The Alien quadrilogy isn’t the only series of movies that delivers thrills and kills, as the three Predator flicks offer an even higher bodycount and more sci-fi action.
(USA 1987, director: John McTiernan)
A special forces team is sent on a rescue mission for a crashed helicopter crew in the South American jungle and is soon hunted by an extraterrestrial.
80ies action movies have that certain gung-ho make-things-explode and turn-people-into-cannon-fodder attitude, and while this can be seen as gratuitous violence for its own sake, it’s also immensely satisfying to just have a very good time without caring much about the story. Predator is one such film that doesn’t spend much time on character or plot development, but focuses on action set-pieces. Starting out as a war movie and then turning into a sci-fi horror survival scenario, it works perfectly.
Of course dialogues are often as bad as Arnold Schwarzenegger’s acting and Austrian accent, but when it comes to the “Äktschn”, one forgets about this instantly. Sure, there’s a lot of unnecessarily long shooting and pathos, but the movie really comes into its own when Arnie and the Predator come face to face. It might take a while, but like the best action movies, including Tiernan’s first blockbuster Die Hard, the one-vs.-one combat encounters are brutal and fun to watch. Even after all these years, the predator design is convincing, something that can’t be said about most people in rubber costumes portraying creatures from another planet.
(USA 1990, director: Stephen Hopkins)
Amid a gang war in L.A., the alien predator starts his own killing spree, and it’s up to Lieutenant Mike Harrigan and his police mates to bring it down.
Sequels to action movies always try to deliver more thrills and often kills. While Predator 2 is nowhere near as suspenseful and impressive as Aliens with its memorable set-pieces, it does a good job of giving the predator more screen-time. The change from jungle to city works well, although there isn’t much tension here. This might have to do with the gang war plot which tries to mix a less successful cop story with sci-fi and action survival themes, or it might have to do with the music being so repetitive that it doesn’t fit certain scenes, i.e. bombastic tunes accompany the main character when he just walks through a crime scene.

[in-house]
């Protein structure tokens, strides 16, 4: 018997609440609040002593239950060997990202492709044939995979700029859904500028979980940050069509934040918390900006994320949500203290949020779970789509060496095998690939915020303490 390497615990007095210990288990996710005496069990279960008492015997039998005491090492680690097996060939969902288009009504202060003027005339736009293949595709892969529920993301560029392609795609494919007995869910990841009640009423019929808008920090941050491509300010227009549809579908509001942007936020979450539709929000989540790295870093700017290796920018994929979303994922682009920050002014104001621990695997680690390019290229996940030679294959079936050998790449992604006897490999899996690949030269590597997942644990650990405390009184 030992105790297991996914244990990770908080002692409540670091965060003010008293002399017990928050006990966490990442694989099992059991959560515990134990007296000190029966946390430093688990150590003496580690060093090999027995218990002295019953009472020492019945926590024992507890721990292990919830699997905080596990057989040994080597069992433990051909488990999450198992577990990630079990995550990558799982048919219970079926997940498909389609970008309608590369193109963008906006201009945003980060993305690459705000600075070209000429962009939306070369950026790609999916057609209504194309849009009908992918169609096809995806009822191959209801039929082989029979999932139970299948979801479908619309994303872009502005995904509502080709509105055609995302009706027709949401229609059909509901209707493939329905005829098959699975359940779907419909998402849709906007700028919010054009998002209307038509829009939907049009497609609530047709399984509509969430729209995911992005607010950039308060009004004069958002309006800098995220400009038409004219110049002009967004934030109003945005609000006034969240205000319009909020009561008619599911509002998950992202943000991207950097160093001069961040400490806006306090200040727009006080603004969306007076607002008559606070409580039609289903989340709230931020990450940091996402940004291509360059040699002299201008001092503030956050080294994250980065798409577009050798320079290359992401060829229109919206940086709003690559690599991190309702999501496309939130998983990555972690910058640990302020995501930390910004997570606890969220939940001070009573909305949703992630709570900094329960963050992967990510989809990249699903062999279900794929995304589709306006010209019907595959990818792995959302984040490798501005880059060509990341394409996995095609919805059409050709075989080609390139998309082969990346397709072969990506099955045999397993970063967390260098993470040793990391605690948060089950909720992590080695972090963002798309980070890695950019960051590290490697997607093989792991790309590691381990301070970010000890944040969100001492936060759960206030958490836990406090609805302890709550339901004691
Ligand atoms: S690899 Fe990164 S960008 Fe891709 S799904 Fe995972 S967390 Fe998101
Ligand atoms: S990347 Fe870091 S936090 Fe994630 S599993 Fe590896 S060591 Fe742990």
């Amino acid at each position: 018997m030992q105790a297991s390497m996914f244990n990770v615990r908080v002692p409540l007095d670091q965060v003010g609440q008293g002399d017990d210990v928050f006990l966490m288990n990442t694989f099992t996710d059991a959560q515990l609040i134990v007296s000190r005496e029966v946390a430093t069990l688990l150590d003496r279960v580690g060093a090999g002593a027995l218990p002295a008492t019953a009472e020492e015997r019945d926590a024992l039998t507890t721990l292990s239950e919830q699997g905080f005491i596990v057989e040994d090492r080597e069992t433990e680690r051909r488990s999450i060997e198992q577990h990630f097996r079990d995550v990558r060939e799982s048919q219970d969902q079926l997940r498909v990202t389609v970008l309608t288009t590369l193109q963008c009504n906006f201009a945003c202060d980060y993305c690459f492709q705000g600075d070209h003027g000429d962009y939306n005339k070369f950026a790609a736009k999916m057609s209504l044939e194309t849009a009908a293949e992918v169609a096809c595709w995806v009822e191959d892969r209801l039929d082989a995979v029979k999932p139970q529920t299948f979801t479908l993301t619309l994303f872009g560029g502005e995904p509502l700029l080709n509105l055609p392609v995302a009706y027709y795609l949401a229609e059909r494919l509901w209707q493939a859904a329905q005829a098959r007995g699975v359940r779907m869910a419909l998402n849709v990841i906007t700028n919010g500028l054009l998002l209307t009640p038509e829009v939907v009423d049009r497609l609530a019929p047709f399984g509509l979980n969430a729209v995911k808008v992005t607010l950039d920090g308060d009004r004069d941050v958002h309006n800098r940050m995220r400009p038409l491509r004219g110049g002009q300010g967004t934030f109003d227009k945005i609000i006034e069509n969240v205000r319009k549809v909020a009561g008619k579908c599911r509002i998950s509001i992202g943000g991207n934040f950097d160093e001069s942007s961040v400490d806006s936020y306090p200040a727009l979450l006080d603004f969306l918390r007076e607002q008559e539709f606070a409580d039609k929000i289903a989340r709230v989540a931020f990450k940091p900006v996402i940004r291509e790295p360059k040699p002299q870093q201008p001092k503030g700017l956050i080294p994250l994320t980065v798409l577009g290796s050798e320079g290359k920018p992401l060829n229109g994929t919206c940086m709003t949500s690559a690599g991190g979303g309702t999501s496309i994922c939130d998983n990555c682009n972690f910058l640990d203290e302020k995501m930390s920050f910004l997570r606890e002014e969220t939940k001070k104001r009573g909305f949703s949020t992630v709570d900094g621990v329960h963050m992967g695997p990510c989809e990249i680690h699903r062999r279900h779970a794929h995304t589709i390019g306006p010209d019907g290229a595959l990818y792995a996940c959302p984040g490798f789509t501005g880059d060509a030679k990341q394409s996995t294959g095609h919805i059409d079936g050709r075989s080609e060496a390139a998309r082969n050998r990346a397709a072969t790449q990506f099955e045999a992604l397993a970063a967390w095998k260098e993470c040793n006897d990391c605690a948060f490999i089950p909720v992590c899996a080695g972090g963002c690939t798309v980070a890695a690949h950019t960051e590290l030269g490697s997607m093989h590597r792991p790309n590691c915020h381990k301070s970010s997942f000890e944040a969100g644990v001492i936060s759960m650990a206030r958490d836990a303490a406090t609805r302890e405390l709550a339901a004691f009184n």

Creepy atmosphere is replaced with all-out action, and while most of the characters are rather forgettable, there are enough heavy shoot-outs to entertain the hardened action fan. Gratuitous violence and some gore are everything one hopes for. Danny Glover might not be the best hero or very likable (compared to the Lethal Weapon series in which he really shone as an actor as well), but he fits the urban environment. Even if the story about rivaling gangs, government conspiracies, and a bit of background info on the predators often feels convoluted, there is always something exciting happening, even with some dry humor and situational comedy thrown in which clearly shows that everyone involved in the production of the movie knew that this wasn’t high art, but pure entertainment.
(USA 2010, director: Nimród Antal)
A group of elite warriors with memory loss parachutes into a jungle on an alien planet and starts fighting for survival, as the fauna and alien predators start hunting them down.
With a sequel showing up 20 years later, one could argue that it was time for a new cash-in to revive the franchise. But as it turns out, this movie has everything that made the first great, with adding a familiar but also alien setting. The idea of having a team that consists of psychopaths and seasoned fighters is interesting, although one shouldn’t expect any deep characterizations. They’re simply used as either cannon fodder or to put down alien lifeforms.
Moving at a rather fast pace, there isn’t much plot or character development, but the story has a few twists and surprises, while there’s a good mix of suspense, shoot-outs, and hand-to-hand combat. Even if one finds it difficult to establish an emotional connection to any of the characters, they’re not annoying. Brody might not have the oversized muscles of Schwarzenegger, but his acting is much better and he does a pretty good job of the survival hero. All in all, this is a surprisingly well-made movie with all the gore and action one expects. If only the finale wouldn’t have hinted at a continuation of a story that would never materialize…
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